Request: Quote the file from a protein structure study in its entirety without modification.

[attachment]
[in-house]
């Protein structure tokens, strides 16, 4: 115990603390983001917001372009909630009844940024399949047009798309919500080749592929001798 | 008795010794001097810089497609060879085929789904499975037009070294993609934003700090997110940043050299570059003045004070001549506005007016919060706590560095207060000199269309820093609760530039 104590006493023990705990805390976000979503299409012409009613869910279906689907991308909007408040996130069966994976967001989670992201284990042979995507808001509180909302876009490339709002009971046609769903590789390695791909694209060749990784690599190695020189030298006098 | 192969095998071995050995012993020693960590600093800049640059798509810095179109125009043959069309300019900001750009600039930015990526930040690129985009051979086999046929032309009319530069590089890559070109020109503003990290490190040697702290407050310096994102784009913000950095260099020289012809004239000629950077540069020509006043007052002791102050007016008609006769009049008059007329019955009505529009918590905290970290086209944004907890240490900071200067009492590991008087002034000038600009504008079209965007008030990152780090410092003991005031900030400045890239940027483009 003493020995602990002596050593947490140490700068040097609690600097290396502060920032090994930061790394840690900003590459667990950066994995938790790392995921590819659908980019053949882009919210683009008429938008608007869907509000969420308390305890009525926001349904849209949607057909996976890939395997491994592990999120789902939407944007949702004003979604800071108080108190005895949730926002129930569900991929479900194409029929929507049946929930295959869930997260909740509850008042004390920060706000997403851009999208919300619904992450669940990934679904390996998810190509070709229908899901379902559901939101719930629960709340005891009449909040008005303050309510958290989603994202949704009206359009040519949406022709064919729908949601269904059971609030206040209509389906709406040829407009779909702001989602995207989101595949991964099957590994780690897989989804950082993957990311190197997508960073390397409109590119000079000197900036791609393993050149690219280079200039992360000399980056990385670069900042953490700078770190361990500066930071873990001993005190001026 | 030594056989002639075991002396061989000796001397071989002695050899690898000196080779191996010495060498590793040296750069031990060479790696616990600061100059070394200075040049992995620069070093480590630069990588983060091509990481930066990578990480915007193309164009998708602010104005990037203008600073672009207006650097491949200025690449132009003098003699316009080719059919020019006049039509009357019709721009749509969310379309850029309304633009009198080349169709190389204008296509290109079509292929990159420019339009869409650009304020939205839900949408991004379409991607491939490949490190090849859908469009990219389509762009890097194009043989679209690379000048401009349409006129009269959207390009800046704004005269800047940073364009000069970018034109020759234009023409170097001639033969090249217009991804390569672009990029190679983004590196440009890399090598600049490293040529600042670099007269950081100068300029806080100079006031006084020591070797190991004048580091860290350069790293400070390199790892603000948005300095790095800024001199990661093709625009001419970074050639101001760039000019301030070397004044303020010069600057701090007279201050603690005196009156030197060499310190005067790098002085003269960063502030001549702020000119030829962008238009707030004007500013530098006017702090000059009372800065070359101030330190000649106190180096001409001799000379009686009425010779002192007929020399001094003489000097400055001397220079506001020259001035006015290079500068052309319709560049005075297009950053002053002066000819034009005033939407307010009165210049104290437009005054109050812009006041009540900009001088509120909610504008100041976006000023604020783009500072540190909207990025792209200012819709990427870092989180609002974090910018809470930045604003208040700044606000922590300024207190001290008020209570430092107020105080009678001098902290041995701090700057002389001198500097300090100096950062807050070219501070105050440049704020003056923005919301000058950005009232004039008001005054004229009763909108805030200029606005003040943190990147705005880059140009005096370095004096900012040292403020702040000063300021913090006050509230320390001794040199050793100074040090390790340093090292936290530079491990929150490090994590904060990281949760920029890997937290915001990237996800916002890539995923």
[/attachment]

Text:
[in-house]
């Protein structure tokens, strides 16, 4: 115990603390983001917001372009909630009844940024399949047009798309919500080749592929001798 | 008795010794001097810089497609060879085929789904499975037009070294993609934003700090997110940043050299570059003045004070001549506005007016919060706590560095207060000199269309820093609760530039 104590006493023990705990805390976000979503299409012409009613869910279906689907991308909007408040996130069966994976967001989670992201284990042979995507808001509180909302876009490339709002009971046609769903590789390695791909694209060749990784690599190695020189030298006098 | 192969095998071995050995012993020693960590600093800049640059798509810095179109125009043959069309300019900001750009600039930015990526930040690129985009051979086999046929032309009319530069590089890559070109020109503003990290490190040697702290407050310096994102784009913000950095260099020289012809004239000629950077540069020509006043007052002791102050007016008609006769009049008059007329019955009505529009918590905290970290086209944004907890240490900071200067009492590991008087002034000038600009504008079209965007008030990152780090410092003991005031900030400045890239940027483009 003493020995602990002596050593947490140490700068040097609690600097290396502060920032090994930061790394840690900003590459667990950066994995938790790392995921590819659908980019053949882009919210683009008429938008608007869907509000969420308390305890009525926001349904849209949607057909996976890939395997491994592990999120789902939407944007949702004003979604800071108080108190005895949730926002129930569900991929479900194409029929929507049946929930295959869930997260909740509850008042004390920060706000997403851009999208919300619904992450669940990934679904390996998810190509070709229908899901379902559901939101719930629960709340005891009449909040008005303050309510958290989603994202949704009206359009040519949406022709064919729908949601269904059971609030206040209509389906709406040829407009779909702001989602995207989101595949991964099957590994780690897989989804950082993957990311190197997508960073390397409109590119000079000197900036791609393993050149690219280079200039992360000399980056990385670069900042953490700078770190361990500066930071873990001993005190001026 | 030594056989002639075991002396061989000796001397071989002695050899690898000196080779191996010495060498590793040296750069031990060479790696616990600061100059070394200075040049992995620069070093480590630069990588983060091509990481930066990578990480915007193309164009998708602010104005990037203008600073672009207006650097491949200025690449132009003098003699316009080719059919020019006049039509009357019709721009749509969310379309850029309304633009009198080349169709190389204008296509290109079509292929990159420019339009869409650009304020939205839900949408991004379409991607491939490949490190090849859908469009990219389509762009890097194009043989679209690379000048401009349409006129009269959207390009800046704004005269800047940073364009000069970018034109020759234009023409170097001639033969090249217009991804390569672009990029190679983004590196440009890399090598600049490293040529600042670099007269950081100068300029806080100079006031006084020591070797190991004048580091860290350069790293400070390199790892603000948005300095790095800024001199990661093709625009001419970074050639101001760039000019301030070397004044303020010069600057701090007279201050603690005196009156030197060499310190005067790098002085003269960063502030001549702020000119030829962008238009707030004007500013530098006017702090000059009372800065070359101030330190000649106190180096001409001799000379009686009425010779002192007929020399001094003489000097400055001397220079506001020259001035006015290079500068052309319709560049005075297009950053002053002066000819034009005033939407307010009165210049104290437009005054109050812009006041009540900009001088509120909610504008100041976006000023604020783009500072540190909207990025792209200012819709990427870092989180609002974090910018809470930045604003208040700044606000922590300024207190001290008020209570430092107020105080009678001098902290041995701090700057002389001198500097300090100096950062807050070219501070105050440049704020003056923005919301000058950005009232004039008001005054004229009763909108805030200029606005003040943190990147705005880059140009005096370095004096900012040292403020702040000063300021913090006050509230320390001794040199050793100074040090390790340093090292936290530079491990929150490090994590904060990281949760920029890997937290915001990237996800916002890539995923």